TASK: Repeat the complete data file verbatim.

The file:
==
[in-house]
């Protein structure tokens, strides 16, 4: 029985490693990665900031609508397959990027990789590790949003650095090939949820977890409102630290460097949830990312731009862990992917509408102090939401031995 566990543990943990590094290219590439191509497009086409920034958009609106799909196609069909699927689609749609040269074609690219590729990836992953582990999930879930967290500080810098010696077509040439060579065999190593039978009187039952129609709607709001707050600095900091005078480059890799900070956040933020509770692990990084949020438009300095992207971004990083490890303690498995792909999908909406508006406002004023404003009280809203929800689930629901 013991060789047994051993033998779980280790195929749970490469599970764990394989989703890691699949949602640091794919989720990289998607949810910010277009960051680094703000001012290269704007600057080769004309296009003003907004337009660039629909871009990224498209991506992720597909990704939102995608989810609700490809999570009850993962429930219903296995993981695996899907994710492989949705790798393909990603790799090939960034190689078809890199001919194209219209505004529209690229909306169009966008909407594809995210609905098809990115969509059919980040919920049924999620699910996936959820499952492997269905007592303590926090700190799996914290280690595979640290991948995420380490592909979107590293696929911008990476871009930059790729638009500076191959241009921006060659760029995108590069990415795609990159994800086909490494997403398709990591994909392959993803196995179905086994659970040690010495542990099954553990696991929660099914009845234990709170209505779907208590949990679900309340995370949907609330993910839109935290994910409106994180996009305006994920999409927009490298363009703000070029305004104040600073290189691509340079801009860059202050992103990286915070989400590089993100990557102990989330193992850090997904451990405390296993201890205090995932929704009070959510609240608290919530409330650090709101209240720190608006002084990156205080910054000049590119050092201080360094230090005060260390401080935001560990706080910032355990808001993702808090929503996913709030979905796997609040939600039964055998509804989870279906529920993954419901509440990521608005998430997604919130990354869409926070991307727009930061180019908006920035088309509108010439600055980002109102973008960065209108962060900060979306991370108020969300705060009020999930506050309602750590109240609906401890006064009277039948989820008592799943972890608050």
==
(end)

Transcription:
[in-house]
């Protein structure tokens, strides 16, 4: 029985490693990665900031609508397959990027990789590790949003650095090939949820977890409102630290460097949830990312731009862990992917509408102090939401031995 566990543990943990590094290219590439191509497009086409920034958009609106799909196609069909699927689609749609040269074609690219590729990836992953582990999930879930967290500080810098010696077509040439060579065999190593039978009187039952129609709607709001707050600095900091005078480059890799900070956040933020509770692990990084949020438009300095992207971004990083490890303690498995792909999908909406508006406002004023404003009280809203929800689930629901 013991060789047994051993033998779980280790195929749970490469599970764990394989989703890691699949949602640091794919989720990289998607949810910010277009960051680094703000001012290269704007600057080769004309296009003003907004337009660039629909871009990224498209991506992720597909990704939102995608989810609700490809999570009850993962429930219903296995993981695996899907994710492989949705790798393909990603790799090939960034190689078809890199001919194209219209505004529209690229909306169009966008909407594809995210609905098809990115969509059919980040919920049924999620699910996936959820499952492997269905007592303590926090700190799996914290280690595979640290991948995420380490592909979107590293696929911008990476871009930059790729638009500076191959241009921006060659760029995108590069990415795609990159994800086909490494997403398709990591994909392959993803196995179905086994659970040690010495542990099954553990696991929660099914009845234990709170209505779907208590949990679900309340995370949907609330993910839109935290994910409106994180996009305006994920999409927009490298363009703000070029305004104040600073290189691509340079801009860059202050992103990286915070989400590089993100990557102990989330193992850090997904451990405390296993201890205090995932929704009070959510609240608290919530409330650090709101209240720190608006002084990156205080910054000049590119050092201080360094230090005060260390401080935001560990706080910032355990808001993702808090929503996913709030979905796997609040939600039964055998509804989870279906529920993954419901509440990521608005998430997604919130990354869409926070991307727009930061180019908006920035088309509108010439600055980002109102973008960065209108962060900060979306991370108020969300705060009020999930506050309602750590109240609906401890006064009277039948989820008592799943972890608050």